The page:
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DC United Stadium Development Team Responds to Community Concerns

by Nena Perry-Brown

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A rendering of the public park planned for the stadium.

Last month, the Zoning Commission decided to postpone final action on DC United’s new stadium until February in order to ensure that the local ANC and community members have their concerns addressed by the developer and city government agencies.

On Monday, the development team, Office of Planning (OP), District Department of Transportation (DDOT), Department of Energy and the Environment (DOEE) and the Department of Health (DOH), submitted their responses on the record.

The planned DC United soccer stadium in Buzzard Point (map) would serve as a major neighborhood anchor and as the new home of DC’s soccer team after their lease at RFK Stadium expires in 2019.

After meeting with ANC 6D earlier this month, developer Akridge and architecture firm Populous furnished a preliminary transportation operations and parking plan (TOPP) to outline what the final TOPP will address, from gameday management of transportation and curbside flow to signage and placement of traffic control officers (TCOs).

Specific suggestions in the preliminary TOPP include placing TCOs where South Capitol Street intersects with N and P Streets and with Potomac Avenue, using “dynamic signal timing” on gamedays, and widening the sidewalk along Potomac Avenue west of South Capitol. Transportation scenarios will also be broken down for low-attendance games (with about 4,000 spectators), moderate-attendance games (with 4,000-12,000 spectators) and high-attendance games (with over 12,000 spectators). In all cases, 40 percent of the attendees are expected to arrive by transit, 55 percent are expected to drive, two percent are expected to bike, and one percent each are expected to walk, utilize a “hired vehicle” or use some other means of transportation.

At least 42 permanent short-term bicycle racks will be constructed on stadium property and an additional 57 racks will be on the public space surrounding the stadium. On high-attendance days, extra temporary bike parking will also be provided. Protected two-way bike lanes are planned for Maine Avenue, 2nd Street and Potomac Avenue/R Street.

Navy Yard Metro station is still envisioned as the primary Metro for the new stadium and will contain DC United-specific signage. The team plans to coordinate with DDOT, the Washington Metropolitan Area Transit Authority (WMATA) and DC Circulator to explore either expanding a current bus route or adding a new one to serve the stadium roughly a year before the stadium opens. The plan also contains maps showing suggestions block-by-block for on-street parking restrictions — including some mix of metered on-street parking within walking distance of the stadium.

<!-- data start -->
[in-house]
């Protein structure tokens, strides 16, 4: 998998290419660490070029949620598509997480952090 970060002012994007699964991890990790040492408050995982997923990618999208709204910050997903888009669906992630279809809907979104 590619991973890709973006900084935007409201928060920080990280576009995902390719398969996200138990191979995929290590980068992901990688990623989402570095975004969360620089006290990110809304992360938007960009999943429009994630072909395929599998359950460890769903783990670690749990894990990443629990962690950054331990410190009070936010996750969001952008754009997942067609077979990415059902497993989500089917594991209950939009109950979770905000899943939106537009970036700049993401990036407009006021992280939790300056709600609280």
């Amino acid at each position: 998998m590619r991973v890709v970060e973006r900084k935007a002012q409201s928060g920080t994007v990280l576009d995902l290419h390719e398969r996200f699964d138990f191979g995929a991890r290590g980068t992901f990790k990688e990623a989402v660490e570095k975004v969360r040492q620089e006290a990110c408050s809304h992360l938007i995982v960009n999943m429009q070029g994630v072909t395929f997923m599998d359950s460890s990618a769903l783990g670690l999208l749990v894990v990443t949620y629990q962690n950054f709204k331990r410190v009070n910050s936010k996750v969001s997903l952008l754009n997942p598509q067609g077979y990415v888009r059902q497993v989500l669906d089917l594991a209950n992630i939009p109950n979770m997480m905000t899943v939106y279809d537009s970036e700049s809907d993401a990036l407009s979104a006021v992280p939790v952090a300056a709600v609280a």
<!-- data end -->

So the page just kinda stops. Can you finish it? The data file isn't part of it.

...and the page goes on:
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An aerial rendering of the stadium.

Based on the commission’s encouragement, the plan also includes the potential to have a water taxi bring game attendees from National Harbor or Alexandria to the new stadium. The developers are in talks with Potomac Riverboat Company, which already runs 2-3 boats to Nationals Park, to come to an agreement to add to gameday transportation options. A dock would potentially be located on Buzzard Point at First Street, or the passengers could offload at Diamond Teague Park where Nationals stadium is located.

The TOPP reiterated DC United’s intent to avoid scheduling games concurrently with Nationals games; however, their plan mentions that if such a conflict were to arise, the game times could be staggered to allow attendees of a United game to vacate the area before Nationals’ game attendees arrived.

The development team will continue engaging with major stakeholders, the community and DDOT in order to release a draft TOPP roughly six months before opening day for feedback and comments.

Populous also addressed the Commission’s question of whether the large signs on the exterior of the stadium were designed as a substitute for architectural interest by stating that the signs enhance the experience of the stadium while maximizing its ability to generate revenue. In response to neighborhood concerns about the environmental remediation process during construction, the developers said they will contribute $50,000 to BreatheDC to purchase and distribute air purifiers to nearby residents. The developers also offered estimates on the decibel levels of the game in order to assuage the Commission’s apprehension over the noise that the stadium will generate.

In addition to the development team, OP, DDOT, DOEE and the DOH offered point-by-point responses to ANC 6D’s concerns, with acknowledgement and defense of their community engagement levels a frequent refrain. One point of contention was whether DDOT had based their analysis of the feasibility of the stadium on delivery of a streetcar stop to the area; while DDOT acknowledged that their Special Events Study did assume the presence of a streetcar, only 8.5 percent of transit trips were apportioned to that mode, making the current plans still valid. OP agreed with the ANC that the Commission should put a restriction in their order for DC United not to install digital signage outside the stadium, although the developers would still be able to apply for a planned-unit development modification if they wanted to add electronic signs in the future.

The Zoning Commission is expected to make their final decision on the stadium on February 16th.

See other articles related to: zoning commission, dc united stadium, dc united, buzzard point

This article originally published at https://dc.urbanturf.com/articles/blog/dc_united_stadium_development_team_responds_to_community_concerns/12080

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